To achieve these goals in public participation, a range of ADR processes can be used to resolve any public interest environmental conflict – commencing with conflict assessment. Conflict assessment is a well-established procedure used to evaluate, amongst other things, whether there would be a reasonable likelihood of resolving the GBRWH Area conflict by negotiation and to identify any structural conflicts over public participation.
The benefits of conflict assessment include: the identification of all affected development and environment interests to be involved in the public participation process, as well as their willingness to negotiate in good faith; consolidation of relevant development and environment interests into coalitions (or groups) having similar needs or concerns (“interests”) for the use of the GBRWH Area; and the scoping of common ground and issues in dispute.
North American experience suggests public interest decision-making requires participants having competing interests, ideally, to have characteristics such as: integrity, so that politicians are happy to interact with them; reasonableness by being aware of the reality of limits to political action; and for the public interest to be adequately represented by the specific participants involved in resolving the conflict.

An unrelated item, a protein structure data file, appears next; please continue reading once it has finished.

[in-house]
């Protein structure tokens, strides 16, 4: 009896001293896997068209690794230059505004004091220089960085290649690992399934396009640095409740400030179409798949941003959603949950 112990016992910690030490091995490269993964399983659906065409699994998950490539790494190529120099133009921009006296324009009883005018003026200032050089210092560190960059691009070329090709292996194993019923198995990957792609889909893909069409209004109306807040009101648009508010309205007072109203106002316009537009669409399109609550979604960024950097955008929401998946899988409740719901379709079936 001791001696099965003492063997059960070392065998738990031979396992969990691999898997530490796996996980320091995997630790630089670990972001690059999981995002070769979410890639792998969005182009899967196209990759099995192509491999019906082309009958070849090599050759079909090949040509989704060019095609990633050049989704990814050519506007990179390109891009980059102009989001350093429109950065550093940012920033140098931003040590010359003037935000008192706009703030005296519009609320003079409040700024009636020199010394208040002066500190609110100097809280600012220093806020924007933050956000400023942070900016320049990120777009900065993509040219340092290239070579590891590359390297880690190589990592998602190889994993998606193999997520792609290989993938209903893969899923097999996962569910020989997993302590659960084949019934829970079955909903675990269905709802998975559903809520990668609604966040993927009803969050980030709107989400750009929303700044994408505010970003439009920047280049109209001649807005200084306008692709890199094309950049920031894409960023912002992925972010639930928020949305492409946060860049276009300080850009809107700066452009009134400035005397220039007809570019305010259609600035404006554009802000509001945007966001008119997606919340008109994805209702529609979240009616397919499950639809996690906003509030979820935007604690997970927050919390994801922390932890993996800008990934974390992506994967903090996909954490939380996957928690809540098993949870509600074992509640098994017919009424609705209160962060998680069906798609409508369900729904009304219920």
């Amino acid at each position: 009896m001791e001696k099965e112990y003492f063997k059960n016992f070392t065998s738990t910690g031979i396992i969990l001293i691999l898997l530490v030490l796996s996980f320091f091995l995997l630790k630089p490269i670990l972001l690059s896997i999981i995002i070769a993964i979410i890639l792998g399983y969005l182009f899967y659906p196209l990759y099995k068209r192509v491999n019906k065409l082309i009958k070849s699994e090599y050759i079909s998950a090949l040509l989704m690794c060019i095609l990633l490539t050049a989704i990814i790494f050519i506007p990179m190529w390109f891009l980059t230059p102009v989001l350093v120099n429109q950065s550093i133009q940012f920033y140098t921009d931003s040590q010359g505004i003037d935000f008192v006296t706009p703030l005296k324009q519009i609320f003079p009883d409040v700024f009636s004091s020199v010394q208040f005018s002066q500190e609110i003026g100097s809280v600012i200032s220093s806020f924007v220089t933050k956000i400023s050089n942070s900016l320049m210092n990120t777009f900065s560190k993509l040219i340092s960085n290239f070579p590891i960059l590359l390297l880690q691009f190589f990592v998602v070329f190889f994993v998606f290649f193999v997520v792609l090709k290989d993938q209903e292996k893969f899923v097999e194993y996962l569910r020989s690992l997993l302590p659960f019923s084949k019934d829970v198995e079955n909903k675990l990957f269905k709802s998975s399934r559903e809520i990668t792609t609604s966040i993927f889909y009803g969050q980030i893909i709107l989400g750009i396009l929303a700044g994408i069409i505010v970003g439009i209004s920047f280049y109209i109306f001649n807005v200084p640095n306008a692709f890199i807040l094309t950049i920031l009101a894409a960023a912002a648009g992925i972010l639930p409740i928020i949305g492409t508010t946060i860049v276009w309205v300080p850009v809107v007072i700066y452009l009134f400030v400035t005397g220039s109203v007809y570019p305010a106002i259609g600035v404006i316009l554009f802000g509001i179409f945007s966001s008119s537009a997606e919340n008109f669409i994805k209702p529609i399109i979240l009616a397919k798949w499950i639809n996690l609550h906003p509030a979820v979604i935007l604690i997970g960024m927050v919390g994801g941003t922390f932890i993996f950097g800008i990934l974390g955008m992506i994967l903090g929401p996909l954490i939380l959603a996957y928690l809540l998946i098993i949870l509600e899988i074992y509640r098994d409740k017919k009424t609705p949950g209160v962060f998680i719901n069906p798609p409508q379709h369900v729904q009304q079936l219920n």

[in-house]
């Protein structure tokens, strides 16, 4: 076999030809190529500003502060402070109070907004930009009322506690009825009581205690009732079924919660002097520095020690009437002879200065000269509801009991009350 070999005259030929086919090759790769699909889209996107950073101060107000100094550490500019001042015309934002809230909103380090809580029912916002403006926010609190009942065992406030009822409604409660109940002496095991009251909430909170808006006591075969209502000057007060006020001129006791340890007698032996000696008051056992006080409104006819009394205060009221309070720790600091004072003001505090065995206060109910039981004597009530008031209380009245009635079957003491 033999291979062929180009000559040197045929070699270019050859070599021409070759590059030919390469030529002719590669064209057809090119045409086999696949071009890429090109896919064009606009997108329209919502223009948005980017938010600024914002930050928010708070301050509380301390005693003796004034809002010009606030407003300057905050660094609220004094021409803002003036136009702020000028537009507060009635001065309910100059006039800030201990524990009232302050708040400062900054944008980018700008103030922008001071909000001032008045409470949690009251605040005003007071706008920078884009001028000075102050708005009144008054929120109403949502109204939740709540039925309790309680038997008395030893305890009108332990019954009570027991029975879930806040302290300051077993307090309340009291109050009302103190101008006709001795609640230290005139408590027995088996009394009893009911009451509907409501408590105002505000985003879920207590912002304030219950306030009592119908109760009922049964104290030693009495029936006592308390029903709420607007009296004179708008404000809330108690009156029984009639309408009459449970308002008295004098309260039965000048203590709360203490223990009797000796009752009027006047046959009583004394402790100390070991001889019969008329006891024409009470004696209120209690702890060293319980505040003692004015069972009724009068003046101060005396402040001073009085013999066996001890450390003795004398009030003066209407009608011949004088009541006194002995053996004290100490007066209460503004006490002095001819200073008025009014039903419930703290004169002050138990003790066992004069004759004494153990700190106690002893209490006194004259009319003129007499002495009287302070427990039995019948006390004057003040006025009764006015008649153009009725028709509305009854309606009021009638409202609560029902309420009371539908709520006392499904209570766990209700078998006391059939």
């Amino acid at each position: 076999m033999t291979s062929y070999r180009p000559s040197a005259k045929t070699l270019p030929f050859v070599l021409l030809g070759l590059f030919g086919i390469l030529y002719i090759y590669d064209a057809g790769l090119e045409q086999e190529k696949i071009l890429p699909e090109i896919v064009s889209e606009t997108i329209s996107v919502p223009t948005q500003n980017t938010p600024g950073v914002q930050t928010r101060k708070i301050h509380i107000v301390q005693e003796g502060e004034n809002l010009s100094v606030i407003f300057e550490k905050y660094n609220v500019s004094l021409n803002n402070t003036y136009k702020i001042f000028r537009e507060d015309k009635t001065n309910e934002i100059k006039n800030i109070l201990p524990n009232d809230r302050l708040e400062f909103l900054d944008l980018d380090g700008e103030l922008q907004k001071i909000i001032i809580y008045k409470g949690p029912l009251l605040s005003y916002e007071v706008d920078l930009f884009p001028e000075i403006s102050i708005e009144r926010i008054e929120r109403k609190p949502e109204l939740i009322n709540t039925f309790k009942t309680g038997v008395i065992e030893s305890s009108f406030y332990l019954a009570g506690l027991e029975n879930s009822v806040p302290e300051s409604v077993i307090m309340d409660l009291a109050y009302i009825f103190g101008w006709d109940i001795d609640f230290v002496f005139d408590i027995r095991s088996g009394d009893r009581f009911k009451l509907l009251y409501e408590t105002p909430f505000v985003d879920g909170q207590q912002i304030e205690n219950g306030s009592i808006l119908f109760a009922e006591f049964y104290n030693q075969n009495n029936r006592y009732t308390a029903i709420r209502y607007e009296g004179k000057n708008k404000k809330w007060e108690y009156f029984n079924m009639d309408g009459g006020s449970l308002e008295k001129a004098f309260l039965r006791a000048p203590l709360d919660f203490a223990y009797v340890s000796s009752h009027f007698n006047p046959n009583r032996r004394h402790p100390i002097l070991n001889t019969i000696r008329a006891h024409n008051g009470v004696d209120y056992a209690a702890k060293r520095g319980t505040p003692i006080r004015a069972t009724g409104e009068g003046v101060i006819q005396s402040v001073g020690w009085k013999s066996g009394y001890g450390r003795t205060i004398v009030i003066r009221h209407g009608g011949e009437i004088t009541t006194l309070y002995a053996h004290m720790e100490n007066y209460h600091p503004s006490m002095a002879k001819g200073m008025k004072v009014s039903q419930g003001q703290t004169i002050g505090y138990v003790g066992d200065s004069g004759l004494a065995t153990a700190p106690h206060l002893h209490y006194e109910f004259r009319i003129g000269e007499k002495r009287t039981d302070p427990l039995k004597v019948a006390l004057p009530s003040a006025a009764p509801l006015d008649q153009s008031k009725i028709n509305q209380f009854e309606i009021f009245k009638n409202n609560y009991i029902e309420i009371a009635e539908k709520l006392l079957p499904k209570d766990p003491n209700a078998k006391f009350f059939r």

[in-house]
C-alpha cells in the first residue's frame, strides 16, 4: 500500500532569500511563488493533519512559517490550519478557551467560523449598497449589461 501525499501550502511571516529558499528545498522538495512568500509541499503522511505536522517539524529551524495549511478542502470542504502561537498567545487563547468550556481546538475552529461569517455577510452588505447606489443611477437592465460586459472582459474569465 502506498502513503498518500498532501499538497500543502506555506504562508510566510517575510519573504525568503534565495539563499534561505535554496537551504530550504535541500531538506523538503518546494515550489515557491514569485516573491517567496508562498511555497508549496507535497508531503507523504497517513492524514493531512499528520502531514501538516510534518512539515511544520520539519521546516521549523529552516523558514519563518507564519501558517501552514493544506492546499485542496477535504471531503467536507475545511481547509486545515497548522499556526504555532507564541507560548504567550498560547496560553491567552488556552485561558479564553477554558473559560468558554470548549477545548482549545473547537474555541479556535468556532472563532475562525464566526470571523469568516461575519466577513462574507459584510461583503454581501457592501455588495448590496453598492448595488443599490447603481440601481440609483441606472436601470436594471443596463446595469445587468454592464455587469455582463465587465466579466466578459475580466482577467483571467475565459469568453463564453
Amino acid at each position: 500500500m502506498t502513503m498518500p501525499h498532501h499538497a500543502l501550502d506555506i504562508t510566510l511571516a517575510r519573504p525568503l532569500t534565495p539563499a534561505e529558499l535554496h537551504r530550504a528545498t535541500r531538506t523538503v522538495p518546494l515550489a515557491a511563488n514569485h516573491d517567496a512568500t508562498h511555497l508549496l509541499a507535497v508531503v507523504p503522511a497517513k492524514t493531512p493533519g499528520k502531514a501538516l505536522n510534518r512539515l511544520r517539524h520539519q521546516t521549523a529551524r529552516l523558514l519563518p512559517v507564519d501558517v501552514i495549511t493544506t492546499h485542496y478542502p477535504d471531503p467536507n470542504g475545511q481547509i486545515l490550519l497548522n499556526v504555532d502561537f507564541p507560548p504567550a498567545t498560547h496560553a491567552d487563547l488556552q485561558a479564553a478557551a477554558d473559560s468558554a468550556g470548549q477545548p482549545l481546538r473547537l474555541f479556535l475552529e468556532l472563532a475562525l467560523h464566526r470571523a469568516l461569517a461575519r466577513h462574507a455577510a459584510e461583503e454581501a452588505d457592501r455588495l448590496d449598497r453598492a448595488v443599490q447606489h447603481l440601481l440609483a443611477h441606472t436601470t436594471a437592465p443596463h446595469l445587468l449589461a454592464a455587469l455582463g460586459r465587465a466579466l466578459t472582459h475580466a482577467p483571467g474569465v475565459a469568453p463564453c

The ADR process used for conflict assessment is “facilitative mediation”. The dispute resolver has no advisory or determinative role. Instead, the role is to conduct the mediation, maintain a constructive dialogue between the participants and to enhance negotiation efforts in the scoping of issues.
Conflict assessment is followed by conflict management, the goal of which is to resolve information conflicts over scientific information and data for the future use of the GBRWH Area. This requires scientific conclusions that are both relevant and reliable. The pathway for achieving this goal is the scientific round-table, a joint fact-finding strategy based on the ADR process of “independent expert appraisal”. The dispute resolver must have ADR process skills as well as expertise in the scientific subject matter of the conflict.